In tandem with an increase in anxiety and depression, 13% of Americans reported starting or increasing substance use to cope with stress and emotions related to the COVID-19 pandemic. With the misuse of opioids and stimulants also on the rise, overdoses have spiked.
“The COVID-19 pandemic has fractured social structures – there’s a lot of isolation, loneliness, unemployment and desperation,” said Robert Levy, MD, a family medicine and addiction medicine specialist at the University of Minnesota Physicians (M Physicians) Broadway Family Medicine Clinic. “This is a ripe environment for drug use because they might make you feel better initially. The risk is that the more you take them, the more likely you are to develop a use disorder.”
Apart from providing the services of a typical clinic, the Broadway Family Medicine Clinic has additional expertise for patients experiencing a substance use disorder, including a care coordinator, project manager and ongoing research aimed at transferring best practices into patient care.
Treating Substance Use as a Chronic Illness
“I would estimate that about 10% of our patients have some sort of substance use disorder,” Dr. Levy said. “We treat substance use disorders like we treat all other chronic illnesses.”
Dr. Levy compares treating substance use disorders with treating diabetes. While there are lots of medications that can help with both chronic illnesses, lifestyle changes are also an important component of improving health.
“We’re trying to figure out how other interventions, like behavioral activation or contingency management, might help patients in an outpatient setting,” Dr. Levy said.
Studies at the Broadway Family Medicine Clinic are exploring contingency management, which uses incentives to help people reduce or discontinue substance use. This might include giving patients tokens for a raffle every time they have a negative toxicology screening, go to their appointment or attend an AA meeting.
They’re also looking at the role of parenting and pregnancy within substance use disorders along with how telehealth and race might impact outcomes. The Broadway Family Medicine Clinic’s unique approach has earned federal and state grant funding to support medication-assisted treatment and training of future family medicine physicians.
“As primary care partners, we want to help people be healthier and prevent overdose deaths, which are unfortunately skyrocketing lately,” Dr. Levy said.
Every U.S. state has reported an increase in overdose deaths during the pandemic, with the prevailing theme of fentanyl’s involvement. Since many individuals with use disorders struggle with multiple disorders, they might be inadvertently exposed to fentanyl in a variety of substances.
“It’s more complex, especially on the inpatient side, because of these unique acute withdrawal intoxication syndromes and the rise of synthetic drugs,” Dr. Levy said. “I’m trying to integrate addiction medicine into primary care by helping people set realistic goals for their health. It’s unrealistic to expect someone with a use disorder to be fully on board with the treatment plan and execute it to a T. People need incremental changes.”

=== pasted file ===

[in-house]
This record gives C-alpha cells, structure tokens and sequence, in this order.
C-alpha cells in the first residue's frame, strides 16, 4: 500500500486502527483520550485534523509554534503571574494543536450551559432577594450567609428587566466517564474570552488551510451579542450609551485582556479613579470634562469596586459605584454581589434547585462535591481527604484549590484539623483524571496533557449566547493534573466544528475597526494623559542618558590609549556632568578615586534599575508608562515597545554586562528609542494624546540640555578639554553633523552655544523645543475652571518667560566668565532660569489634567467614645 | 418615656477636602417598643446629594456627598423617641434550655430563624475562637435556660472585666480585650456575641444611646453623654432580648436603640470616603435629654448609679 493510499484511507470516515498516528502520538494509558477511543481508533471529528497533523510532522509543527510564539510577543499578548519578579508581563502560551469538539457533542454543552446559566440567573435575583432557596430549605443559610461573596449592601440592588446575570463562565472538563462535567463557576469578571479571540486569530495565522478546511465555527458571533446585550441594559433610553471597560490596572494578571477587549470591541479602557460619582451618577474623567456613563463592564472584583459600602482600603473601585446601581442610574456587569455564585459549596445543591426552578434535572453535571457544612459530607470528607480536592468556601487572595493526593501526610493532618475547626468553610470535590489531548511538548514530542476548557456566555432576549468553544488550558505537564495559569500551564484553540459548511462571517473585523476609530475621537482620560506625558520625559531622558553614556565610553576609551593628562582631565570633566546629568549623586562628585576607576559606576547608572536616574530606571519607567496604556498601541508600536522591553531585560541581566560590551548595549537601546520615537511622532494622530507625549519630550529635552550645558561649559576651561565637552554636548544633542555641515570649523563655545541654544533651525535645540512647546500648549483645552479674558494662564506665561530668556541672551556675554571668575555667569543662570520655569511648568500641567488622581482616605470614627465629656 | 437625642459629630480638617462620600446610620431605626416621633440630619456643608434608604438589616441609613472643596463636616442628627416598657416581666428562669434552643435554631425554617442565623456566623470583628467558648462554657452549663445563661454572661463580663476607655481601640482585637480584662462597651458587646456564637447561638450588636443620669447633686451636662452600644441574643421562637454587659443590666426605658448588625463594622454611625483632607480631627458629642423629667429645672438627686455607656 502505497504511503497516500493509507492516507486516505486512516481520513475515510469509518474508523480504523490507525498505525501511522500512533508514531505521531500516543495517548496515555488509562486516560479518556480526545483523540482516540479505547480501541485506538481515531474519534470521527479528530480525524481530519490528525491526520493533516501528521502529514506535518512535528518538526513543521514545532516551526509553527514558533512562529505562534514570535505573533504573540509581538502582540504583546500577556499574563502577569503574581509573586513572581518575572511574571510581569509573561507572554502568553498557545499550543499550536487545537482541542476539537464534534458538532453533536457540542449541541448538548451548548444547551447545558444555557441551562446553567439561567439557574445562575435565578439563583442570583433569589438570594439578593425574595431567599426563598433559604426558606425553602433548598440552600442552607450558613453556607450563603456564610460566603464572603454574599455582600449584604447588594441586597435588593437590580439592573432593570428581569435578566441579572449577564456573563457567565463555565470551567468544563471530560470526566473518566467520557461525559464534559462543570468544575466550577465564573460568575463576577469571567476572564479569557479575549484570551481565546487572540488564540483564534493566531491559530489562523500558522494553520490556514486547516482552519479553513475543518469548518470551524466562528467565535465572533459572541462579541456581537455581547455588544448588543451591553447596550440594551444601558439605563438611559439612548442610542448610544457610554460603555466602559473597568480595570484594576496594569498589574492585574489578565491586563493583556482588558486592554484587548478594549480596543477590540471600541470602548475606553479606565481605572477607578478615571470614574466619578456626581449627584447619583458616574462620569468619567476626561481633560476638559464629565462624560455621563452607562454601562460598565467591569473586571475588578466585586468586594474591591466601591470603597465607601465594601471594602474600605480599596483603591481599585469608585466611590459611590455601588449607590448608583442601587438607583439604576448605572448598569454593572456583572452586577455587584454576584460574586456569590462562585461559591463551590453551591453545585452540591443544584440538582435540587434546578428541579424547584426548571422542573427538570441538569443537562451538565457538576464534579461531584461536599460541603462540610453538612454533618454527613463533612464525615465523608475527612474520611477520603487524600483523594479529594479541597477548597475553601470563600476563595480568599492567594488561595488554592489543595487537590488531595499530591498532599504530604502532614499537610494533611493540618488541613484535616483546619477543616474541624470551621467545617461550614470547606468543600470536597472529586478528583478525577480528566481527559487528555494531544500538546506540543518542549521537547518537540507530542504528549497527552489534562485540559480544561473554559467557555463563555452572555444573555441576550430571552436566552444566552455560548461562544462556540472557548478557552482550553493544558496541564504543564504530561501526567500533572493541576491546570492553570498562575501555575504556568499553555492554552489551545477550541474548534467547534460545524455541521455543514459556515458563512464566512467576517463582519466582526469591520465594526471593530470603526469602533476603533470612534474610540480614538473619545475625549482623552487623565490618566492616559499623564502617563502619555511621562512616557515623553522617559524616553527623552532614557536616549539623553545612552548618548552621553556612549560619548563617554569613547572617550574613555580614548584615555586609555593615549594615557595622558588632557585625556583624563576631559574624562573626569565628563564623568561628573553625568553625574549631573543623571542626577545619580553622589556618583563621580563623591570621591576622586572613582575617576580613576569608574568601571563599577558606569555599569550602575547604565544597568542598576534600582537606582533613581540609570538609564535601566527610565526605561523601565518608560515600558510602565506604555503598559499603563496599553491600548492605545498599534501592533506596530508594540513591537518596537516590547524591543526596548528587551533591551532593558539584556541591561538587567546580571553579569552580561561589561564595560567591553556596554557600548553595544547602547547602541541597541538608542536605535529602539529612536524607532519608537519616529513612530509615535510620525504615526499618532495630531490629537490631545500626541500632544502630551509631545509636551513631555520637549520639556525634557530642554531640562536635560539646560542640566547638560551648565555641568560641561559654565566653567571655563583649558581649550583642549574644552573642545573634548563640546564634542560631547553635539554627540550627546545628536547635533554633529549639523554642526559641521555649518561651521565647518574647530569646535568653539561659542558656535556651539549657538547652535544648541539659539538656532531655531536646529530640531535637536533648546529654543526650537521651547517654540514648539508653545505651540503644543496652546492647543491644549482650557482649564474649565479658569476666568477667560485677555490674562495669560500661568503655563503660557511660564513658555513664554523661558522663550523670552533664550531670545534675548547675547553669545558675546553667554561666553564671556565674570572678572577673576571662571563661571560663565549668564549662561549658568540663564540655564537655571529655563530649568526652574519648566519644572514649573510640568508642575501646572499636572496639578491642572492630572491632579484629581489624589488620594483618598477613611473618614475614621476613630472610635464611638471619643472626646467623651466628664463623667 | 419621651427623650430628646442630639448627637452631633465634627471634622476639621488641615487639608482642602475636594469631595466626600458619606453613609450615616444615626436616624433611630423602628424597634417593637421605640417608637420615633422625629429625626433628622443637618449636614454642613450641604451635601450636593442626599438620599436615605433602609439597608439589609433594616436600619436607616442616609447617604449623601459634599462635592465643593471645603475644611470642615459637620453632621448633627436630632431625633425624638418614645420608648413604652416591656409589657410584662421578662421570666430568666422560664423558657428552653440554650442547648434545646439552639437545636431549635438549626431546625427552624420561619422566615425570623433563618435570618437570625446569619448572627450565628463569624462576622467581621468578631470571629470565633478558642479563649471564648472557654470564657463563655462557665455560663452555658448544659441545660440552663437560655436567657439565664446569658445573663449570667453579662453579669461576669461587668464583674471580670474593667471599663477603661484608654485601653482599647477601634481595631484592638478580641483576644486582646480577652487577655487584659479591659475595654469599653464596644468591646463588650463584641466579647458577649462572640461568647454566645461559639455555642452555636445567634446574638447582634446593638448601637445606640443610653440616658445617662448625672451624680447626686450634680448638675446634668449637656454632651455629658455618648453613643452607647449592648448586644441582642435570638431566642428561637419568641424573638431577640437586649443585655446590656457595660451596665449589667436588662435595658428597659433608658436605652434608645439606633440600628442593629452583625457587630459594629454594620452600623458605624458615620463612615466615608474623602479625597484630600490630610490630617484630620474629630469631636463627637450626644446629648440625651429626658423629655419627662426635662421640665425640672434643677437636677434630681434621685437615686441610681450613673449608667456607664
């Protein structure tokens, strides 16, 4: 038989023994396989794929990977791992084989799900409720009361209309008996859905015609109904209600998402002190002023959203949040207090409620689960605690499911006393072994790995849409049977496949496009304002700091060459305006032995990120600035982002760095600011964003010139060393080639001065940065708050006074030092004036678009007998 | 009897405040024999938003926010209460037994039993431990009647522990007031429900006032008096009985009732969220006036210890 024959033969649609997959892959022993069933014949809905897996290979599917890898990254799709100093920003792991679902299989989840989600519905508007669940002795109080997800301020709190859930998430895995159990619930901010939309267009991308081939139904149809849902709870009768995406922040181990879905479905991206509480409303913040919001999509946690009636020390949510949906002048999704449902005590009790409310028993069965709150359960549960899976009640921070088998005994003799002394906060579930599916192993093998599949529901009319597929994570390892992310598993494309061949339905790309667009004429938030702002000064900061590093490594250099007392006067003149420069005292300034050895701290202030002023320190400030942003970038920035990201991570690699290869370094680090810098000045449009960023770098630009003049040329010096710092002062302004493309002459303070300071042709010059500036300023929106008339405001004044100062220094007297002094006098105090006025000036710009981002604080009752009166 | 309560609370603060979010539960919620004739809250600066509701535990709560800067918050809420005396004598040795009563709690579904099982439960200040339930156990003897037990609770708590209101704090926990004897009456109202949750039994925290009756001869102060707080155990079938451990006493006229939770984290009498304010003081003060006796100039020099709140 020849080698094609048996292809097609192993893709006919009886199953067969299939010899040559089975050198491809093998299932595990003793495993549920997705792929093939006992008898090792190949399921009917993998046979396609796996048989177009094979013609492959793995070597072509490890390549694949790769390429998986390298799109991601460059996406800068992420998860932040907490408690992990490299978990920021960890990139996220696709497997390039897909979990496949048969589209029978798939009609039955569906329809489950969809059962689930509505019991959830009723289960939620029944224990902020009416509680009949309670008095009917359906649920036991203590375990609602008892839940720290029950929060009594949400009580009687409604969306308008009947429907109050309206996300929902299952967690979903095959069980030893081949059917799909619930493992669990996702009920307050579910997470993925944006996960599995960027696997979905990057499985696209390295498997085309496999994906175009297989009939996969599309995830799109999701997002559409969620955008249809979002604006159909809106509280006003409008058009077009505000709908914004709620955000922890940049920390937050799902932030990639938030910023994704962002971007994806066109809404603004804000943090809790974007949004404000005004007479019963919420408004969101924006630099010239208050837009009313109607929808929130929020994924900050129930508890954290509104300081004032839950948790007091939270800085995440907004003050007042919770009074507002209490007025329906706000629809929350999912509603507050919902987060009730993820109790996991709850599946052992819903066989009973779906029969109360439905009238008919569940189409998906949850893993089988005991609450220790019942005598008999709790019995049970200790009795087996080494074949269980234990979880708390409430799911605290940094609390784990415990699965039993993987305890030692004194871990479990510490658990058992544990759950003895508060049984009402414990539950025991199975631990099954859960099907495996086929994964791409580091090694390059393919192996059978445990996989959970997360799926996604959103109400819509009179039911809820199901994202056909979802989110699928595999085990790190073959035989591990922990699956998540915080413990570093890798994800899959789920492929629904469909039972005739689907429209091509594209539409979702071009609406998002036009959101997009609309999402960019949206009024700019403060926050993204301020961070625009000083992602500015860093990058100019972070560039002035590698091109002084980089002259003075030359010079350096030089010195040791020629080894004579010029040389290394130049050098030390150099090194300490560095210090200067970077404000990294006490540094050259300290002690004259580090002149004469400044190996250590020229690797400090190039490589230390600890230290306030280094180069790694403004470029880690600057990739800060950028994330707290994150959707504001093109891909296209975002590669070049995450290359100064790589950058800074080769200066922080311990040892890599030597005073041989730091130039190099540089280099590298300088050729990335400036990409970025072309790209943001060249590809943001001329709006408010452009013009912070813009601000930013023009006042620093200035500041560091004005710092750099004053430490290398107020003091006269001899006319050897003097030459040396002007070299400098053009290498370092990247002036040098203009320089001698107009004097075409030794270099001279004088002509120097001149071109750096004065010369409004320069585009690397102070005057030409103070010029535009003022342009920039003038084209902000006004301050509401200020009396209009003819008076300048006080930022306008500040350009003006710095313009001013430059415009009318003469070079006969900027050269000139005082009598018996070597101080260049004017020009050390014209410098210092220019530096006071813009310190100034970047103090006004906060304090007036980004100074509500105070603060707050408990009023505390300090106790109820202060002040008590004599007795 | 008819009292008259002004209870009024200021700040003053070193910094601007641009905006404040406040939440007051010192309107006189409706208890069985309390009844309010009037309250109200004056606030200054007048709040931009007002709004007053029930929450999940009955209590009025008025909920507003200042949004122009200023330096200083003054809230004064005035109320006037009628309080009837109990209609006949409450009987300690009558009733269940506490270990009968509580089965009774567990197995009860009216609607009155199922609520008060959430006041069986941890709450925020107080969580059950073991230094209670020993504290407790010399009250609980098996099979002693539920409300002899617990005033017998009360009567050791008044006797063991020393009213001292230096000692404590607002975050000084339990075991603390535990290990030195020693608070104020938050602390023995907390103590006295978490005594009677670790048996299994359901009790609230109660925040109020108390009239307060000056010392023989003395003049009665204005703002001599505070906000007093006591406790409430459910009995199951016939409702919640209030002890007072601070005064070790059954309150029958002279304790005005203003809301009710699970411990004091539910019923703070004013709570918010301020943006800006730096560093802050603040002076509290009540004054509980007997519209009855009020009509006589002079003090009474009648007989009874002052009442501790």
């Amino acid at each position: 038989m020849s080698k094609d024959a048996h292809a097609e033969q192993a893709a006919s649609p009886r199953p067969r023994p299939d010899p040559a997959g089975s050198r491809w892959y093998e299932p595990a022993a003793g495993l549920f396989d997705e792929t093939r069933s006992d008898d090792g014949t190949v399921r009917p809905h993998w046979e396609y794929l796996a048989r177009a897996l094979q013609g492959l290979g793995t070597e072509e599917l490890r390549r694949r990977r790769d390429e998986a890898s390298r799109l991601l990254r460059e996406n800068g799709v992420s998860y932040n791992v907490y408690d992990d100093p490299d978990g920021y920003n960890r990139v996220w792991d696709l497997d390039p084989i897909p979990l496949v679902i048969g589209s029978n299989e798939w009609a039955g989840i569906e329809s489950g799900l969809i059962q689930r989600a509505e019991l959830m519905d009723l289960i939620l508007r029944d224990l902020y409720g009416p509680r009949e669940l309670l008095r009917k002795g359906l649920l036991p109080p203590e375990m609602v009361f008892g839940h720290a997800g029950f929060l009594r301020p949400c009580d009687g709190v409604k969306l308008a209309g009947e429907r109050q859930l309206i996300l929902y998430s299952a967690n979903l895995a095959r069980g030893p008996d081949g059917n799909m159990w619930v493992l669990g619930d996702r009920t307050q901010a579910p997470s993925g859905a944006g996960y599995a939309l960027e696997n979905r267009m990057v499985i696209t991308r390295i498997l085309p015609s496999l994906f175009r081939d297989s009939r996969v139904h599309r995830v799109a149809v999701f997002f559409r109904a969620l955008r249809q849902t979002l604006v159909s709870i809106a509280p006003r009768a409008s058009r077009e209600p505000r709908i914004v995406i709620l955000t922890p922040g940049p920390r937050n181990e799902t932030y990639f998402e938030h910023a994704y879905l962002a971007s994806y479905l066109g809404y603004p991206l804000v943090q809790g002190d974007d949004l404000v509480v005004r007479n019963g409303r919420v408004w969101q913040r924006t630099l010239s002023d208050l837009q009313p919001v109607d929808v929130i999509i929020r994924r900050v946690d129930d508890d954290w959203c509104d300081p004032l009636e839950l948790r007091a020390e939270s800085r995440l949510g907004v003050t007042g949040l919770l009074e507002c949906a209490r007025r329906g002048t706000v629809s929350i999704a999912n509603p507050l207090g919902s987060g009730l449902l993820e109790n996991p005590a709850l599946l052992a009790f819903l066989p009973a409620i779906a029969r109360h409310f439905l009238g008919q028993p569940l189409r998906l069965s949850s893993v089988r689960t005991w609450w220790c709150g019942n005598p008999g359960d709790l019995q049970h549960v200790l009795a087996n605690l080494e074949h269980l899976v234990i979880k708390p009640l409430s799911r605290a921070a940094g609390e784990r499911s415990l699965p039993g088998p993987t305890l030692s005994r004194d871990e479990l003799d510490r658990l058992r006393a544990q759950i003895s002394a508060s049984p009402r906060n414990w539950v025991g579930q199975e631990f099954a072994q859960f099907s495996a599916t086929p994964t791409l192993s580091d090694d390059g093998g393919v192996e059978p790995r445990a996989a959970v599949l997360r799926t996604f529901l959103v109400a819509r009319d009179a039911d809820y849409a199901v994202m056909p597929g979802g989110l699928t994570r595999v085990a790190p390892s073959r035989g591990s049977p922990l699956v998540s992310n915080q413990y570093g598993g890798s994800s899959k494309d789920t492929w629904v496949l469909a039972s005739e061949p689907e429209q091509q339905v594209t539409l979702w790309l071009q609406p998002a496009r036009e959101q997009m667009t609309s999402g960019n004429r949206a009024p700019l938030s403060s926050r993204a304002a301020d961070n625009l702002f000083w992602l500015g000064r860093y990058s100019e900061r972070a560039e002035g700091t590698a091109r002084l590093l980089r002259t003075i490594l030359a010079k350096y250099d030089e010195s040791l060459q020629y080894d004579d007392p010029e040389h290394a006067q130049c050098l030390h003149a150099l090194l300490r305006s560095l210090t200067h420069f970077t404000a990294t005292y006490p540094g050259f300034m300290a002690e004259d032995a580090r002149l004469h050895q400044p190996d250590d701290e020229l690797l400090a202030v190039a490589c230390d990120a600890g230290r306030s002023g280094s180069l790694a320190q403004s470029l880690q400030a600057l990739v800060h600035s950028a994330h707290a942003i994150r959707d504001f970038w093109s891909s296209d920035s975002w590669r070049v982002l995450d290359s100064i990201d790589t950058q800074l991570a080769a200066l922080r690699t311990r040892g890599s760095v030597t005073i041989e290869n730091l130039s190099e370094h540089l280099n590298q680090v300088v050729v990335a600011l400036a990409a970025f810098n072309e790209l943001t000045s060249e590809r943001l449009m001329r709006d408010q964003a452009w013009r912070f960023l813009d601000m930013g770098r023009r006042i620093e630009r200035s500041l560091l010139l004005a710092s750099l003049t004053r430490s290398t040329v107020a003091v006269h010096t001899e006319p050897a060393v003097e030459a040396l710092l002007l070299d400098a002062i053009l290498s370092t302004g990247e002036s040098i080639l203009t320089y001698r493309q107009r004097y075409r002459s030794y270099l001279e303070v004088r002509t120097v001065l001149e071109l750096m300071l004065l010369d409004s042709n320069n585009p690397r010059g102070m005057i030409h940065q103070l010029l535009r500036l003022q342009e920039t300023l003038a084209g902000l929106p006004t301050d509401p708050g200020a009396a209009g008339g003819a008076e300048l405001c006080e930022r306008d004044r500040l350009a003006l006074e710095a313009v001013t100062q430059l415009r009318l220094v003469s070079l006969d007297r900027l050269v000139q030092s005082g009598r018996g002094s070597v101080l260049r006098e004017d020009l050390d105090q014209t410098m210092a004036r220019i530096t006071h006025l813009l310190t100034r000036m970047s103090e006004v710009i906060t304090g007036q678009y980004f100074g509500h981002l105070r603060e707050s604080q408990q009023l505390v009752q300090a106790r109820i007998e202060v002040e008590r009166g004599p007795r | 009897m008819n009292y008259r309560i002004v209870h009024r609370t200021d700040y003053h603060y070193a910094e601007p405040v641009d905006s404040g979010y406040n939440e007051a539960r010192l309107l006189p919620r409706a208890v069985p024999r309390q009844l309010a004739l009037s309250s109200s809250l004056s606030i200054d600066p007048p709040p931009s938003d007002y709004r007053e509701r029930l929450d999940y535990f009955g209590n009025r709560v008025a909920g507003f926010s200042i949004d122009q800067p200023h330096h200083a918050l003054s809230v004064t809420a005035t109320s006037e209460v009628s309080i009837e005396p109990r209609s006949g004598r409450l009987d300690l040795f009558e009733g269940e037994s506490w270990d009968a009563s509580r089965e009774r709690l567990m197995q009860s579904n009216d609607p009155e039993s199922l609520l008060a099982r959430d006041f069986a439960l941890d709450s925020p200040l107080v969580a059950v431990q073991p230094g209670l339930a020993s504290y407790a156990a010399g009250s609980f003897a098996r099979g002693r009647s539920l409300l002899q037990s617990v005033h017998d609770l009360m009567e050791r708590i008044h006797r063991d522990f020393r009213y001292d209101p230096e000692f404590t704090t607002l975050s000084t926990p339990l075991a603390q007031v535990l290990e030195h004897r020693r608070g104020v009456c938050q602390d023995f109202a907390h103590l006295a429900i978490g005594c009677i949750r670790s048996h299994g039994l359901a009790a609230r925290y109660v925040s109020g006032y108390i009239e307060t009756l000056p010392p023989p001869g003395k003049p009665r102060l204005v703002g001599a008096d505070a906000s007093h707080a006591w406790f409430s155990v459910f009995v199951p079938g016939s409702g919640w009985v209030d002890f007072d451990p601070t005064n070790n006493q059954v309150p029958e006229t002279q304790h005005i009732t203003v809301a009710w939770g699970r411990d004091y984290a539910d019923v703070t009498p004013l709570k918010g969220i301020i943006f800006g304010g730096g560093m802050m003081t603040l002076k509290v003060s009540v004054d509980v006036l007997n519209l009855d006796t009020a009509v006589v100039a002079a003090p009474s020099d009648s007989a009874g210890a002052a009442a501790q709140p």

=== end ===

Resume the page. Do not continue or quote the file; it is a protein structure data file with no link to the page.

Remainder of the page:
While there’s a focus on addressing serious health risks, like providing naloxone (Narcan) to patients who use intravenous drugs, Dr. Levy said it’s also important to meet people where they’re at and develop a relationship. Traditional abstinence-based treatments do work for some people, but many patients don’t have the option to go to high quality inpatient treatment programs because it’s expensive and might require taking time away from work, school or family obligations.
“Use disorders are chronic illnesses, and like the vast majority of other chronic illnesses it can be treated in primary care,” Dr. Levy said.
With substance use on the rise, it’s also important to know the signs of overdose, which might include being very sleepy, having trouble breathing, being unresponsive or having a blue complexion.
“If the individual is experiencing any of these symptoms, and especially if you suspect they’ve used drugs, you can administer Narcan,” Dr. Levy said. “Narcan is very safe and has very few side effects, even if you administer it on someone who isn’t overdosing. The benefit of Narcan is huge.”
Narcan is now available over the counter at many pharmacies in Minnesota, including nasal and intravenous kits. Studies show that it’s extremely effective at reducing overdose mortality and saves lives. When Narcan is administered, it’s imperative to seek medical help even if the individual’s condition improves, since multiple doses are sometimes needed. For those experiencing a substance use disorder, there is help available, and approaching the situation with empathy is key.
“If people aren’t acting like themselves or are more isolated, depressed, miss things or seem to be out of money, approach them with compassion and curiosity,” Dr. Levy said. “At the Broadway Family Medicine Clinic we create a non-judgmental, caring, compassionate environment for patients. We offer a large array of help, including counseling, detoxification and outpatient treatment.”
Dr. Levy recommends that referring providers regularly screen for use disorders since they’re so common.
“This is much more common than people realize,” Dr. Levy said. “The lifetime prevalence of use disorders is about 12% and many people have mild to moderate use disorders.”
M Physicians has many providers at multiple sites with expertise in addiction, and for patients with mild to moderate use disorders, a primary care doctor is the best way to start on the road to recovery.
“You’re not alone. So many people are struggling with this, especially now,” Dr. Levy said. “There is more help available in an outpatient setting than there has ever been.”